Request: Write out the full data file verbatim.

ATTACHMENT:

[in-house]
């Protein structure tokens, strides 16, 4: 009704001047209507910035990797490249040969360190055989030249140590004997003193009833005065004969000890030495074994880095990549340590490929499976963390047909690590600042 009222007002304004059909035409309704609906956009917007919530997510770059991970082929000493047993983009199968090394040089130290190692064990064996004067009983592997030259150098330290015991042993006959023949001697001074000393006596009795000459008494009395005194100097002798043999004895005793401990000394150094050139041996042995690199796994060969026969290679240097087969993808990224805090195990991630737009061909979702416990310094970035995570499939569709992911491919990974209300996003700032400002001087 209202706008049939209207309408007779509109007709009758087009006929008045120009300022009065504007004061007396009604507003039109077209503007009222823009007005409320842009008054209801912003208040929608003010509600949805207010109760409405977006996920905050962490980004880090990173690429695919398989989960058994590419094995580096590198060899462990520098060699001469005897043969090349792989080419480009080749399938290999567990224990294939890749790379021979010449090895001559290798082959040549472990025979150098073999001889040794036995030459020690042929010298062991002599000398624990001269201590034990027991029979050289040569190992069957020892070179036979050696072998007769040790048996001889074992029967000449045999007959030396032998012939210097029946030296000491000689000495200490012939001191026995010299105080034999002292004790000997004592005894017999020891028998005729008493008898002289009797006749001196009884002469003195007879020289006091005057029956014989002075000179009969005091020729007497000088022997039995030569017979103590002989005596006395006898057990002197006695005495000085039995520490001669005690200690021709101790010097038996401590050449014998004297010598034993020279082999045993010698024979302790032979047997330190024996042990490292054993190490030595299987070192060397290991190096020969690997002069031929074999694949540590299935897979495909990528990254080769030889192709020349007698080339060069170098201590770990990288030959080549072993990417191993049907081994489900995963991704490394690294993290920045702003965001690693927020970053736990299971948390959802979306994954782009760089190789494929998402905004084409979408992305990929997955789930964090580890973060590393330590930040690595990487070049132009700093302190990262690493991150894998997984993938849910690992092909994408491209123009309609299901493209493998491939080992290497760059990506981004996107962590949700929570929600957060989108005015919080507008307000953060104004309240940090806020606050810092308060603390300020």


[in-house]
């Protein structure tokens, strides 16, 4: 009704001047209507910035990797490249040969360190055989030249140590004997003193009833005065004969000890030495074994880095990549340590490929499976963390047909690590600042 009222007002304004059909035409309704609906956009917007919530997510770059991970082929000493047993983009199968090394040089130290190692064990064996004067009983592997030259150098330290015991042993006959023949001697001074000393006596009795000459008494009395005194100097002798043999004895005793401990000394150094050139041996042995690199796994060969026969290679240097087969993808990224805090195990991630737009061909979702416990310094970035995570499939569709992911491919990974209300996003700032400002001087 209202706008049939209207309408007779509109007709009758087009006929008045120009300022009065504007004061007396009604507003039109077209503007009222823009007005409320842009008054209801912003208040929608003010509600949805207010109760409405977006996920905050962490980004880090990173690429695919398989989960058994590419094995580096590198060899462990520098060699001469005897043969090349792989080419480009080749399938290999567990224990294939890749790379021979010449090895001559290798082959040549472990025979150098073999001889040794036995030459020690042929010298062991002599000398624990001269201590034990027991029979050289040569190992069957020892070179036979050696072998007769040790048996001889074992029967000449045999007959030396032998012939210097029946030296000491000689000495200490012939001191026995010299105080034999002292004790000997004592005894017999020891028998005729008493008898002289009797006749001196009884002469003195007879020289006091005057029956014989002075000179009969005091020729007497000088022997039995030569017979103590002989005596006395006898057990002197006695005495000085039995520490001669005690200690021709101790010097038996401590050449014998004297010598034993020279082999045993010698024979302790032979047997330190024996042990490292054993190490030595299987070192060397290991190096020969690997002069031929074999694949540590299935897979495909990528990254080769030889192709020349007698080339060069170098201590770990990288030959080549072993990417191993049907081994489900995963991704490394690294993290920045702003965001690693927020970053736990299971948390959802979306994954782009760089190789494929998402905004084409979408992305990929997955789930964090580890973060590393330590930040690595990487070049132009700093302190990262690493991150894998997984993938849910690992092909994408491209123009309609299901493209493998491939080992290497760059990506981004996107962590949700929570929600957060989108005015919080507008307000953060104004309240940090806020606050810092308060603390300020």